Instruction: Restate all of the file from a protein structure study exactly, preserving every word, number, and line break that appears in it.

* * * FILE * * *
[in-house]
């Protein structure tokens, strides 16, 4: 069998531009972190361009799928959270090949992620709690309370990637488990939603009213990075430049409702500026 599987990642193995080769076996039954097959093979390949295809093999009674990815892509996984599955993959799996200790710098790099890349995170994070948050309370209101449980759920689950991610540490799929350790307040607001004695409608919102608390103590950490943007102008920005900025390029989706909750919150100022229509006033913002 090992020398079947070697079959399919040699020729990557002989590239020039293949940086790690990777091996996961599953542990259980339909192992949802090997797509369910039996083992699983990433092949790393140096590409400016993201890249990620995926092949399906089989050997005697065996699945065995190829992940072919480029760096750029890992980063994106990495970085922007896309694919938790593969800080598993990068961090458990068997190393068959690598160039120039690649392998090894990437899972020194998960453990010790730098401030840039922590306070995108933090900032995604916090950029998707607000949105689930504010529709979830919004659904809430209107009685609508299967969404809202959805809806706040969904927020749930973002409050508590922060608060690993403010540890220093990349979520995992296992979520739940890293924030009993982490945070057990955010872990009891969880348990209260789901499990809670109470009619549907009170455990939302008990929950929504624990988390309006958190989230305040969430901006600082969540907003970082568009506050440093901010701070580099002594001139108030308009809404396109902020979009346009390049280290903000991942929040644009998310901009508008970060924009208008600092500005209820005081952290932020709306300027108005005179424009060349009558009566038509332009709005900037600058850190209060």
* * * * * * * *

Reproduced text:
[in-house]
């Protein structure tokens, strides 16, 4: 069998531009972190361009799928959270090949992620709690309370990637488990939603009213990075430049409702500026 599987990642193995080769076996039954097959093979390949295809093999009674990815892509996984599955993959799996200790710098790099890349995170994070948050309370209101449980759920689950991610540490799929350790307040607001004695409608919102608390103590950490943007102008920005900025390029989706909750919150100022229509006033913002 090992020398079947070697079959399919040699020729990557002989590239020039293949940086790690990777091996996961599953542990259980339909192992949802090997797509369910039996083992699983990433092949790393140096590409400016993201890249990620995926092949399906089989050997005697065996699945065995190829992940072919480029760096750029890992980063994106990495970085922007896309694919938790593969800080598993990068961090458990068997190393068959690598160039120039690649392998090894990437899972020194998960453990010790730098401030840039922590306070995108933090900032995604916090950029998707607000949105689930504010529709979830919004659904809430209107009685609508299967969404809202959805809806706040969904927020749930973002409050508590922060608060690993403010540890220093990349979520995992296992979520739940890293924030009993982490945070057990955010872990009891969880348990209260789901499990809670109470009619549907009170455990939302008990929950929504624990988390309006958190989230305040969430901006600082969540907003970082568009506050440093901010701070580099002594001139108030308009809404396109902020979009346009390049280290903000991942929040644009998310901009508008970060924009208008600092500005209820005081952290932020709306300027108005005179424009060349009558009566038509332009709005900037600058850190209060």